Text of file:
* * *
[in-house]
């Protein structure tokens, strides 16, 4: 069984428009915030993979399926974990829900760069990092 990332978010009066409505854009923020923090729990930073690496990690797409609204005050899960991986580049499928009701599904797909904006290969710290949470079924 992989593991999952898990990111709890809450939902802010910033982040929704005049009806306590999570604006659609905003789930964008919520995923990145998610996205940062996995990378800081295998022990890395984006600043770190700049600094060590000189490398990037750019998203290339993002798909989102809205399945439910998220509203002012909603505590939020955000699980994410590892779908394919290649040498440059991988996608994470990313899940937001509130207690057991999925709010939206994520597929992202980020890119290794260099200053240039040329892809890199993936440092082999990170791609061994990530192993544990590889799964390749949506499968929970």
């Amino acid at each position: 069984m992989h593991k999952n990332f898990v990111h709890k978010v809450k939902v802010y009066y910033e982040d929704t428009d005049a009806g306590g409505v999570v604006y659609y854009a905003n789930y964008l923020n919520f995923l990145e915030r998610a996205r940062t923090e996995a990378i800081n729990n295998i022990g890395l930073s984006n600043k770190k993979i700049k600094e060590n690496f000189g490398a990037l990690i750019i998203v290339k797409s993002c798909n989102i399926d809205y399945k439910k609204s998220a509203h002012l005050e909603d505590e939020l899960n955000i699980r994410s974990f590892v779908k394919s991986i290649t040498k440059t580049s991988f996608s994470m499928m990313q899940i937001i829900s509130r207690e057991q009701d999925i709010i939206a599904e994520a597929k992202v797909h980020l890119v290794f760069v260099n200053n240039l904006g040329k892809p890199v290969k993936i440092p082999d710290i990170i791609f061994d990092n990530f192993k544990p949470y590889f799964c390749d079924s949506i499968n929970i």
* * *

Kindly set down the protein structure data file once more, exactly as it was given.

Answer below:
[in-house]
């Protein structure tokens, strides 16, 4: 069984428009915030993979399926974990829900760069990092 990332978010009066409505854009923020923090729990930073690496990690797409609204005050899960991986580049499928009701599904797909904006290969710290949470079924 992989593991999952898990990111709890809450939902802010910033982040929704005049009806306590999570604006659609905003789930964008919520995923990145998610996205940062996995990378800081295998022990890395984006600043770190700049600094060590000189490398990037750019998203290339993002798909989102809205399945439910998220509203002012909603505590939020955000699980994410590892779908394919290649040498440059991988996608994470990313899940937001509130207690057991999925709010939206994520597929992202980020890119290794260099200053240039040329892809890199993936440092082999990170791609061994990530192993544990590889799964390749949506499968929970």
């Amino acid at each position: 069984m992989h593991k999952n990332f898990v990111h709890k978010v809450k939902v802010y009066y910033e982040d929704t428009d005049a009806g306590g409505v999570v604006y659609y854009a905003n789930y964008l923020n919520f995923l990145e915030r998610a996205r940062t923090e996995a990378i800081n729990n295998i022990g890395l930073s984006n600043k770190k993979i700049k600094e060590n690496f000189g490398a990037l990690i750019i998203v290339k797409s993002c798909n989102i399926d809205y399945k439910k609204s998220a509203h002012l005050e909603d505590e939020l899960n955000i699980r994410s974990f590892v779908k394919s991986i290649t040498k440059t580049s991988f996608s994470m499928m990313q899940i937001i829900s509130r207690e057991q009701d999925i709010i939206a599904e994520a597929k992202v797909h980020l890119v290794f760069v260099n200053n240039l904006g040329k892809p890199v290969k993936i440092p082999d710290i990170i791609f061994d990092n990530f192993k544990p949470y590889f799964c390749d079924s949506i499968n929970i």